CREATING EVEN A few seconds of a hand-drawn animation—think old-school Looney Tunes, or earlier Disney films like Snow White—is a painstaking process that requires artists to draw hundreds, if not thousands, of frames. Over the years, advances in digital animation tools have streamlined that process and, in doing so, created a new aesthetic best seen in the faces of Pixar’s canon of characters.
Microsoft Research, along with the University of Hong Kong and the University of Tokyo, just unveiled a proof-of-concept technology that could bring back the charm of older, hand-drawn cartoons, with the speed and fluidity of today’s animation software. “Autocomplete hand-drawn animations” debuted at the Siggraph Asia conference, and it’s an interactive system that watches what the artist draws and then predicts what frame or line might come next. READ MORE: Microsoft’s Dope New Tool Is Like Autocomplete for Drawing | WIRED
There have never been more technologies available to collect, examine, and render data. Here are 30 different notable pieces of data visualization software good for any designer’s repertoire. They’re not just powerful; they’re easy to use. In fact, most of these tools feature simple, point-and-click interfaces, and don’t require that you possess any particular coding knowledge or invest in any significant training. Let the software do the hard work for you. Your client will never know. MORE: 30 Simple Tools For Data Visualization | Co.Design | business + design.
Additional data visualization services, such as Creately, Doodle.ly and Viewshare listed on infophile’s Tools webpage.
27 Apps Designers Can’t Live Without | Co.Design | business + design Maybe it’s just Gmail, or maybe it’s something more esoteric like Processing, but there are certain apps we rely on so much that if they suddenly went missing, we’d have a hard time getting by. That’s especially true for designers. Their livelihoods depend upon great software. What’s more, as people who dissect design details all day, they have unique insights into what makes an app great. They can see UI/UX friction points the way Superman can see microscopic structural flaws in steel. So we combed out rolodexes and reached out to more than two dozen designers to ask about the apps they couldn’t live without.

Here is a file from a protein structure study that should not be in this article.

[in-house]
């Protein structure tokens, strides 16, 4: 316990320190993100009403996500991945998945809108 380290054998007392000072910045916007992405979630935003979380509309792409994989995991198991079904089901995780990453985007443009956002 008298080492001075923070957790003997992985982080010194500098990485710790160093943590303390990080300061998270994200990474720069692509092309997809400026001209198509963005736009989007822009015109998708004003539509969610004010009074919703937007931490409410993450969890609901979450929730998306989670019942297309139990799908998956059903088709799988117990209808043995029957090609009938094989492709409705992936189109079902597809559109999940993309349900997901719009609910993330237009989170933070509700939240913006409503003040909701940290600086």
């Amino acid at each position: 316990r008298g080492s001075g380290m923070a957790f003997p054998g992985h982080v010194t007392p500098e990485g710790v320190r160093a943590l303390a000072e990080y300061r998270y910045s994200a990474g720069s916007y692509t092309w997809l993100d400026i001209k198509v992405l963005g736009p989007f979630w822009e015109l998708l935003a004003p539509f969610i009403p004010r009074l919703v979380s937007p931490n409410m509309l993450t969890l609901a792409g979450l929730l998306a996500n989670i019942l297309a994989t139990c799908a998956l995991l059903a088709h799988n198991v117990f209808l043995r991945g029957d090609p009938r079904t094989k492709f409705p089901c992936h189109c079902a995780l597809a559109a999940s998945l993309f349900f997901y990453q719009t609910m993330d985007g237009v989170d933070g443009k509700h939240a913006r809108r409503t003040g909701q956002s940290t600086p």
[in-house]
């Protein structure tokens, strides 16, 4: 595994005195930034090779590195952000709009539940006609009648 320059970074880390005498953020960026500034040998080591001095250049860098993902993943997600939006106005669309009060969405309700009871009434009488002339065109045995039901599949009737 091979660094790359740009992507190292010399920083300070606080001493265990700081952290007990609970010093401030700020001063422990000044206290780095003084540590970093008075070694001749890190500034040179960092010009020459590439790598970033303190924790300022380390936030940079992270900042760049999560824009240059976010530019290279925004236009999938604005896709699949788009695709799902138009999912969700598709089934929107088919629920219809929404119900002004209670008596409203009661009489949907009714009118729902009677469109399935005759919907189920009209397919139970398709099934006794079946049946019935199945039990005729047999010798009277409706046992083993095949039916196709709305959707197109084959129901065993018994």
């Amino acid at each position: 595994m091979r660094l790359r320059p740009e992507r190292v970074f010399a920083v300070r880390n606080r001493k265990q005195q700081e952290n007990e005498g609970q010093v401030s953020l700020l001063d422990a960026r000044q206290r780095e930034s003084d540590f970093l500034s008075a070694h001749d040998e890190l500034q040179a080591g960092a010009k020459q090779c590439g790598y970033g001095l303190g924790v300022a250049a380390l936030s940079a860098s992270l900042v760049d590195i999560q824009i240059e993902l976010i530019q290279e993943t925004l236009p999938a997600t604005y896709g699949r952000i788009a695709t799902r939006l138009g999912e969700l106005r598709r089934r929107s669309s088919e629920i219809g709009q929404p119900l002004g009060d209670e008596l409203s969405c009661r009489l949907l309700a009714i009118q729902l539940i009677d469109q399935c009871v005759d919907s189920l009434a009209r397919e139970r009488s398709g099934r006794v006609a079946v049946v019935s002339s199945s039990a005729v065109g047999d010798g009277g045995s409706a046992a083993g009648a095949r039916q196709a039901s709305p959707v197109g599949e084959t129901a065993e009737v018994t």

Trying to save space on image files? It can be tough to know exactly which filetype is the best to use. If you save your image as the wrong type, you could end up blurring a beautiful photo, losing all the detail of your logo, or turning a transparent background black.
If you’d like to know exactly which is the perfect image filetype to use for which images, and save a lot of space and bandwidth in the process while maintaining a quality image, check out the handy reference below for the facts.
For all the importance we place on text, its an indisputable fact that images are processed in the brain faster than words. Hence the rise and rise of the infographic which, at its best, transforms complex information into graphics that are both easy to grasp and visually appealing. The only problem is, infographics that look like they were simple to make are often anything but. Creating something beautiful and instantly understandable in Photoshop is often beyond the limits that time allows. Which is why its occasionally useful to use a quick and dirty infographics tool to speed up the process. We’ve selected our favourites here. They’re all free, or offer free versions.
Graphic artist and book designer Adam Lewis Greene has envisioned a Bible without chapters and his idea has found incredible success on the crowd-funding site Kickstarter. He hopes his design will emphasize the role of the Bible as a great literary text by taking away conventions which have been added to increase its usability as a tool for study.
The website describes Bibliotheca as “The entire biblical library in four elegant volumes, designed purely for reading. The text is reverently treated in classic typographic style, free of all added conventions such as chapter numbers, verse numbers, section headers, cross references and notes.”